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China’s “Common Prosperity” policy looks set to be a game changer for the country as it refocuses its priorities away from economic expansion at breakneck speed at any cost towards a long-term goal of reducing domestic inequality in the years to come. We consider some of the key implications of the new policy and what they mean for the global economy.
The Common Prosperity policy represents a paradigm shift for China, with its focus on narrowing inequality and overturning the prior 40-year consensus of rapid market expansion at all costs and “letting some people get rich first”. The government plans to use taxation and other means to redistribute income to expand the proportion of people in the middle class and increase the incomes of the poor, as well as reducing what it deems the “excessive” incomes of the super-rich.
The new policy means that local government officials will no longer be pressured to achieve lofty economic growth targets and will instead be incentivised to achieve what might be called “quality” growth. But this isn’t to say that the Chinese growth story is in jeopardy: over the longer term, consumption by China’s growing middle class and higher manufacturing value-add should ensure growth over a multi-year horizon is well supported. It’s just that there will be a shift away from the debt-driven property and infrastructure investment of the past few decades.
China’s contribution to global economic growth (GDP*) is projected to fall below the combined contributions of the US, UK, and EU for the first time in more than a decade
Meanwhile, further regulatory crackdowns look likely after the tutoring, internet, entertainment and gaming sectors were in the crosshairs earlier this year. For 2022 and beyond, President Xi has set out his aim to crack down on monopolies and the “disorderly expansion of capital”. We would not rule out continued risks for domestic markets, although we’d expect them to be better signalled than they were in 2021.
Even though China’s drive for common prosperity is aimed at levelling up conditions within China, it has big implications for the rest of the world. Here are the six that are crucial for the global economy.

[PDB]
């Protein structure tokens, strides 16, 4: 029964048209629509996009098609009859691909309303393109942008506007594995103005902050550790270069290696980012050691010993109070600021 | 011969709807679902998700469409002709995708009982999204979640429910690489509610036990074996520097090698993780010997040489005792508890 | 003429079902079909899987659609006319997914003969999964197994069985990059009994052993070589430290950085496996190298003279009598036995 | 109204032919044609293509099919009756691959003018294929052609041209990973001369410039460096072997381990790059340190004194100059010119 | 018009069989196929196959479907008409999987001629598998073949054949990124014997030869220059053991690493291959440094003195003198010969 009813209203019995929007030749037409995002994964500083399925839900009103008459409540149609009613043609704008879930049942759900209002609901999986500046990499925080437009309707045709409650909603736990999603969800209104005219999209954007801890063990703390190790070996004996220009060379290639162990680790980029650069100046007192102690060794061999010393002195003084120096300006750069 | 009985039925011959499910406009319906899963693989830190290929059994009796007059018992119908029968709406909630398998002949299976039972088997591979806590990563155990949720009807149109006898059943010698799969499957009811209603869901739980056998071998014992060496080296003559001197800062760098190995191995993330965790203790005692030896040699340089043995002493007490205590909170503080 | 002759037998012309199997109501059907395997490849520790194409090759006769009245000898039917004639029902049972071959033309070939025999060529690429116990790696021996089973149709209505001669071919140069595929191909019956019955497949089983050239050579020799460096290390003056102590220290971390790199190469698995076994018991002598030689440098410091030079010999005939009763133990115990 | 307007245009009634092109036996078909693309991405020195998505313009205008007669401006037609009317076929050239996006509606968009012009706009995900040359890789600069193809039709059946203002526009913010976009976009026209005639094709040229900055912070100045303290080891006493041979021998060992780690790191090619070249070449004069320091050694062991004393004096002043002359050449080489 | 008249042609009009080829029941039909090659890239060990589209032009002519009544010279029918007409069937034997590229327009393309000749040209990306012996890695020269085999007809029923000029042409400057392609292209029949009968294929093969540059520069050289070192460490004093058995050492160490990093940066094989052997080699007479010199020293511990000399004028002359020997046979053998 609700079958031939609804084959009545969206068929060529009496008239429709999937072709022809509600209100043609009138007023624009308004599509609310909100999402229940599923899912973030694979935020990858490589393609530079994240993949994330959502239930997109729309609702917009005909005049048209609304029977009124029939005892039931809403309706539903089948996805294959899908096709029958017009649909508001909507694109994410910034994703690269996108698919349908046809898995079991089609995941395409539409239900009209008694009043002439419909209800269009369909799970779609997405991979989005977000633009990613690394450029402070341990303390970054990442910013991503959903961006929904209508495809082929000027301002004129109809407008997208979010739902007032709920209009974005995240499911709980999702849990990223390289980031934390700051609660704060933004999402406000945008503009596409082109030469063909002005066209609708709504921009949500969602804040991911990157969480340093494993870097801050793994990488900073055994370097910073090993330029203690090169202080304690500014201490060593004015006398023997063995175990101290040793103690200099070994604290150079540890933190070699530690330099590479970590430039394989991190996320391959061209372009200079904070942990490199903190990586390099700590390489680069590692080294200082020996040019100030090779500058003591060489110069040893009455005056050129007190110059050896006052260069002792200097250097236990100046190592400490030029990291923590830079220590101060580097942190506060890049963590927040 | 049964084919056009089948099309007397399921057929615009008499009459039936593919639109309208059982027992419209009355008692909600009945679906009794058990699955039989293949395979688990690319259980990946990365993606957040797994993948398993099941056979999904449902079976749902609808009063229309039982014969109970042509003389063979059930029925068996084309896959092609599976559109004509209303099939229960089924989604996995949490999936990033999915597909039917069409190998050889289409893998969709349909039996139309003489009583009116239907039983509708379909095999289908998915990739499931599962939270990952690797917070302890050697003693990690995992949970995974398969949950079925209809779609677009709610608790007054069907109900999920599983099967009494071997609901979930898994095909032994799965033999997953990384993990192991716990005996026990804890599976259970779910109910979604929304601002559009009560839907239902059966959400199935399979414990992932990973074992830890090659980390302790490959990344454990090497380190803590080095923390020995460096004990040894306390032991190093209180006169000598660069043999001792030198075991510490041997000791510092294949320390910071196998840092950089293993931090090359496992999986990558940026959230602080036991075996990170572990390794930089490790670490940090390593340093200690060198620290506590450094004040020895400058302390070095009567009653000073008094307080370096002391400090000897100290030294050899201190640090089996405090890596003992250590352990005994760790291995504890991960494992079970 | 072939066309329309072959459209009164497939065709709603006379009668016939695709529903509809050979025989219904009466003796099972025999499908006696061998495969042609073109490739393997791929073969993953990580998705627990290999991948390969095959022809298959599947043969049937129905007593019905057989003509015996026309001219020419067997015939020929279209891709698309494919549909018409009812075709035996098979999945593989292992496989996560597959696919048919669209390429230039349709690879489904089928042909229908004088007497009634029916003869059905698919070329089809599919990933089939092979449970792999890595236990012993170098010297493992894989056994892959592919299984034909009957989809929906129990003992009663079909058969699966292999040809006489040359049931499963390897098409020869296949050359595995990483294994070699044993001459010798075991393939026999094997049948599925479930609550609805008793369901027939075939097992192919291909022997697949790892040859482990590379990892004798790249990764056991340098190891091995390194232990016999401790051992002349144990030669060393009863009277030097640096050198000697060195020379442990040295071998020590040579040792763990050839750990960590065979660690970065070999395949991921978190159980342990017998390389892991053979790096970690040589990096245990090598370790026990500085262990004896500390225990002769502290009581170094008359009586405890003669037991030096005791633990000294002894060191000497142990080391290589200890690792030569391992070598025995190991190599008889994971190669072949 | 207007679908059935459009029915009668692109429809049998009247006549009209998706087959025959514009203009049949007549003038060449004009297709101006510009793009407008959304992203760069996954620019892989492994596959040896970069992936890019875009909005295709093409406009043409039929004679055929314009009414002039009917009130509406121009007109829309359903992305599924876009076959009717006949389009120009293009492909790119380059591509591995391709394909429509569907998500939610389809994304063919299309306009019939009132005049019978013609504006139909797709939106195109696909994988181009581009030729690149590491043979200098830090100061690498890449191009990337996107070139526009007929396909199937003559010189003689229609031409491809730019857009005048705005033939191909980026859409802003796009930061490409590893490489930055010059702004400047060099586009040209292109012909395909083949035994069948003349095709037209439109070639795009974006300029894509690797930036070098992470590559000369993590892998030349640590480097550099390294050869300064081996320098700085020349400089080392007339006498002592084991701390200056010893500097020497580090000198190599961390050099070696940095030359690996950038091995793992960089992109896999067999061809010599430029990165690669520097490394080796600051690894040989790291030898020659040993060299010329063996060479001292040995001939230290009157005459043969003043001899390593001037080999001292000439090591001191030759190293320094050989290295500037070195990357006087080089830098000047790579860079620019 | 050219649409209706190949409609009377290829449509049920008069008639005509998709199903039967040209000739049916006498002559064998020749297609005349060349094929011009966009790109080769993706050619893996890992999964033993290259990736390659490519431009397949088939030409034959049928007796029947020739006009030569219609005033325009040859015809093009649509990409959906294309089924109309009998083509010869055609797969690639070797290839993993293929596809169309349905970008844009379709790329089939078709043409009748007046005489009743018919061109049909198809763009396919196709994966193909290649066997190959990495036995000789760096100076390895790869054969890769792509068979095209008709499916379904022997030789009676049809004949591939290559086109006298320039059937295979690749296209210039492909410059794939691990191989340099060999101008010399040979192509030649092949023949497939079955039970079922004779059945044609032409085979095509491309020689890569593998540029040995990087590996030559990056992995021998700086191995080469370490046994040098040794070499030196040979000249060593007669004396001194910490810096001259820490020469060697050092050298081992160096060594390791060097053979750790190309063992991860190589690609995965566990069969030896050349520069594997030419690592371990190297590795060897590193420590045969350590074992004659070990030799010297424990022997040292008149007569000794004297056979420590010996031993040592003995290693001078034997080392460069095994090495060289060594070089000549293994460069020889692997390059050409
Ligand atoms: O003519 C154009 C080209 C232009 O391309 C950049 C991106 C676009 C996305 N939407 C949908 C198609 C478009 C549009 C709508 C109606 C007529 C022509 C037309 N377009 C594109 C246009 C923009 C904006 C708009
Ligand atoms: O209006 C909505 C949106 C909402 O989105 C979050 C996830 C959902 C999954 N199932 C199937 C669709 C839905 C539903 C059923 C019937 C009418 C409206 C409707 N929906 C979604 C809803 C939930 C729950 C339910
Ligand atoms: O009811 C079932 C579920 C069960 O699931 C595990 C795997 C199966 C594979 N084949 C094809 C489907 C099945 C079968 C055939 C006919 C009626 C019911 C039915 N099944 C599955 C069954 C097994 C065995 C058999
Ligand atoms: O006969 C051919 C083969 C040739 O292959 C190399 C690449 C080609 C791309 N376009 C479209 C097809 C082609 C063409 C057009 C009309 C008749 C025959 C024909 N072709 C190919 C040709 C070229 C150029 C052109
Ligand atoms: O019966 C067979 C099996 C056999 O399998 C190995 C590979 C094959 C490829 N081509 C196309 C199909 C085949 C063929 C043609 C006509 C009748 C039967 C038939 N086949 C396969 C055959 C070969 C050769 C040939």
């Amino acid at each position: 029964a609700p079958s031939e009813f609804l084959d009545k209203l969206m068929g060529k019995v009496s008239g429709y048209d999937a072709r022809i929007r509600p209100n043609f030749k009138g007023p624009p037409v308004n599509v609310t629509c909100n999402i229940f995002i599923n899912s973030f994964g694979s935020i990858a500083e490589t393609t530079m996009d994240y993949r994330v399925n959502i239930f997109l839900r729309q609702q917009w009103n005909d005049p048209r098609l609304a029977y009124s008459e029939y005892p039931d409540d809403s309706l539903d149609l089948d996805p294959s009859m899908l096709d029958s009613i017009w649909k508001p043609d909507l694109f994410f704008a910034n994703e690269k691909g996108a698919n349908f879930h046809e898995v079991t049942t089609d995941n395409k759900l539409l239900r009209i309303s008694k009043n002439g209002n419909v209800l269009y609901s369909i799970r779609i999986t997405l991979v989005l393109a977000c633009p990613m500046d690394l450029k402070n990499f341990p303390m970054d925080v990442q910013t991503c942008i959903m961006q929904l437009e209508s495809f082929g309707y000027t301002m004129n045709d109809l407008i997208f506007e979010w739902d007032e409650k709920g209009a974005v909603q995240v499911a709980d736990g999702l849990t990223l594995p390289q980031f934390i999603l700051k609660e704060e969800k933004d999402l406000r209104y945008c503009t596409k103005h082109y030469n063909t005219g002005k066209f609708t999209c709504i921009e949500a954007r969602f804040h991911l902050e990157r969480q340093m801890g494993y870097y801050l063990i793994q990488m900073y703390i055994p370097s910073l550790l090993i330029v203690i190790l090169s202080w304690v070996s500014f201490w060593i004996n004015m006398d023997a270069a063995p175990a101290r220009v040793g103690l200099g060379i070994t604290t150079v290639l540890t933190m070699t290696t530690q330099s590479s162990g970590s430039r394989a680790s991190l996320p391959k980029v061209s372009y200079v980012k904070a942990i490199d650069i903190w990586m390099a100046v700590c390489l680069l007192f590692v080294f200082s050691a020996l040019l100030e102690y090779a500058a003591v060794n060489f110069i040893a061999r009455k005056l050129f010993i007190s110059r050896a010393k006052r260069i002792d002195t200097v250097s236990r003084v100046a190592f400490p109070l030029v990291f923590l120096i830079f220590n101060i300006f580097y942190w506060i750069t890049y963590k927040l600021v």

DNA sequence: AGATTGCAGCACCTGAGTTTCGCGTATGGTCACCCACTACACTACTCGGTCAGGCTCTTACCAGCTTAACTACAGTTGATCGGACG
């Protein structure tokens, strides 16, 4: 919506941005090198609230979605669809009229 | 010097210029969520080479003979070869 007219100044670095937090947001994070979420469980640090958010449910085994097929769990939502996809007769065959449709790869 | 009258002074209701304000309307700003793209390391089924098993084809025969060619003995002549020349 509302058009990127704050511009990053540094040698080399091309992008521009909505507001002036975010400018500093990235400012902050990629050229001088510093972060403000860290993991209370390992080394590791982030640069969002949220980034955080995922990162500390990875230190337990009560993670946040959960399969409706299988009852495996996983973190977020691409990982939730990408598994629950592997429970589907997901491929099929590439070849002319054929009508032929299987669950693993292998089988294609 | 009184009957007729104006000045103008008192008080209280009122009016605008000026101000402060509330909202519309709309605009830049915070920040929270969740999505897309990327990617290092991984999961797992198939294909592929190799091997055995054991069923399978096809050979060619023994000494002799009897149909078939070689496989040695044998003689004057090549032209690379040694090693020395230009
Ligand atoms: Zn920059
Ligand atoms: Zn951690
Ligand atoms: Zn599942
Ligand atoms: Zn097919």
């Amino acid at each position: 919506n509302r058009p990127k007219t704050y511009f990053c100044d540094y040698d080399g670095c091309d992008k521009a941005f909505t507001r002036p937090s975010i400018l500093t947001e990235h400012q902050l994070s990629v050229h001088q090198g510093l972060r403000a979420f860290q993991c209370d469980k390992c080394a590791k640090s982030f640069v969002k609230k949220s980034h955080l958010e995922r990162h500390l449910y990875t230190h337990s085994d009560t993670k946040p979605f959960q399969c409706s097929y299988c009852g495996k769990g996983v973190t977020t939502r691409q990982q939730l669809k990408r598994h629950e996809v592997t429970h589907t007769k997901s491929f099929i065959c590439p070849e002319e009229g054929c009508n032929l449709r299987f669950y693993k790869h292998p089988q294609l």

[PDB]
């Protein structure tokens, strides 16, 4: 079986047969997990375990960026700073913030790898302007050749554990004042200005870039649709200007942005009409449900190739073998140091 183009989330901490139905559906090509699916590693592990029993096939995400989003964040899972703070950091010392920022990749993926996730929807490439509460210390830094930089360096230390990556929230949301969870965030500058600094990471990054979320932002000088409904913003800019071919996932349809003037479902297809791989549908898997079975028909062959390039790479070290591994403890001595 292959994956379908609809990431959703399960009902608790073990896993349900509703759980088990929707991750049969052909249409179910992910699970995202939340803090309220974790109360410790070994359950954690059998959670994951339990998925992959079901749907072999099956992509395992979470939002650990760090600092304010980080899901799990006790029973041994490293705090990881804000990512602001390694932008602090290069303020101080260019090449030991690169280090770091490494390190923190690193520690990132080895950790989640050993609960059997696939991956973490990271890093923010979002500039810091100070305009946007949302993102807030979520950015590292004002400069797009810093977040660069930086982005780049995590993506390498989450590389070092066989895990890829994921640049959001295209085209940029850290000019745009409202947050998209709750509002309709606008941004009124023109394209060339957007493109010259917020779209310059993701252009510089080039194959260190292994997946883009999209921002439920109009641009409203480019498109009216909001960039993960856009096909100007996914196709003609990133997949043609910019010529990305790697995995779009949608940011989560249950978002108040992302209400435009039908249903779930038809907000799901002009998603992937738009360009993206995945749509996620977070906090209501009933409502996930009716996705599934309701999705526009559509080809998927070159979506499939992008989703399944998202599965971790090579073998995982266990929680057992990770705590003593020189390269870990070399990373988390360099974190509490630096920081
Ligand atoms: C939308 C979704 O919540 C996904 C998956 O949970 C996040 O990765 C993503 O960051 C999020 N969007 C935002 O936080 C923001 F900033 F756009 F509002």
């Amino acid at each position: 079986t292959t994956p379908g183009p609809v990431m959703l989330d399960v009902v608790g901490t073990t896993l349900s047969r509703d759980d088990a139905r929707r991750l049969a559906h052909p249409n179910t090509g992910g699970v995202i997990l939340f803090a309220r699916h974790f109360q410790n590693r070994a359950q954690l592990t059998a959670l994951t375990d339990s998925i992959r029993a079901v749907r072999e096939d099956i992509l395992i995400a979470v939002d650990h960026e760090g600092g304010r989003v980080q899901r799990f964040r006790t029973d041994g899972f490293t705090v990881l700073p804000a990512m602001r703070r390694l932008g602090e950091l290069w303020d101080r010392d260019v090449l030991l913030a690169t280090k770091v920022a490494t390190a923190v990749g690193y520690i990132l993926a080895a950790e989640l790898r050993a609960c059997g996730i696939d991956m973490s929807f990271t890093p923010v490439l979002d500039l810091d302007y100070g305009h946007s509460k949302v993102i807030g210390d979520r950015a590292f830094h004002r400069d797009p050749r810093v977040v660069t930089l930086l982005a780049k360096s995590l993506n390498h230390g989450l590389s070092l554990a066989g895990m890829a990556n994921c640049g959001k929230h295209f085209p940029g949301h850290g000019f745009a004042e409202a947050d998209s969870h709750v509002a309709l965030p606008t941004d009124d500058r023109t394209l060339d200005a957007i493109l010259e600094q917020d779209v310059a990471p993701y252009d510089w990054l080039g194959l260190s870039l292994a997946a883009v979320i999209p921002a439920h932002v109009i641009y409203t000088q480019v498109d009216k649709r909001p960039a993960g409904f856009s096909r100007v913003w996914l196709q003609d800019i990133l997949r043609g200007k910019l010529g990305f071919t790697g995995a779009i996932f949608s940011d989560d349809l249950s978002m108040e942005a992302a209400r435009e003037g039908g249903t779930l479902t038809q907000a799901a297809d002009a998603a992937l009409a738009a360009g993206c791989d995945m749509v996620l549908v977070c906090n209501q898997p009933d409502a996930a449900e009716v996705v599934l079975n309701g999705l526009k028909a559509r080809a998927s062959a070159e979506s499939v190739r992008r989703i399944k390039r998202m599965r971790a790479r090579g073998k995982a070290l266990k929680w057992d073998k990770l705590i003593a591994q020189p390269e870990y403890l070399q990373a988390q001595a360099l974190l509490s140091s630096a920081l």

A key priority for China will be its continued focus on the development and competitiveness of high-tech, high-value-adding sectors like electric vehicles, artificial intelligence, high-end manufacturing, semiconductors. These sectors have been priorities for at least five years.
Yet the state’s continued push towards indigenous technologies and innovation doesn’t mean China will decouple from the rest of the world. Rather, it suggests to us a desire to protect itself from external trade and policy shocks like the Trump administration’s trade wars and from increased competition with developed nations for dominance in tech. As ever, capital flows remain an important source of funding to fuel the investment needed to achieve these goals. Indeed, foreign direct investment (FDI) inflows into China have remained robust despite the pandemic and trade war with the US in recent years.
In the years to come, imports will be important in helping China meet its aim of increasing domestic consumption and shifting its growth model, with the current account surplus returning to its earlier trend of narrowing, before eventually moving to deficit.
Trade relations look set to “build back boring” in 2022 and become much less volatile. It’s not just about trade – the focus is on competition for technological superiority and China’s state-led development policies in the tech sector. If anything, we would expect the focus of tensions to shift more hawkishly towards tech, with the overall rules of engagement emphasising competition rather than tariffs.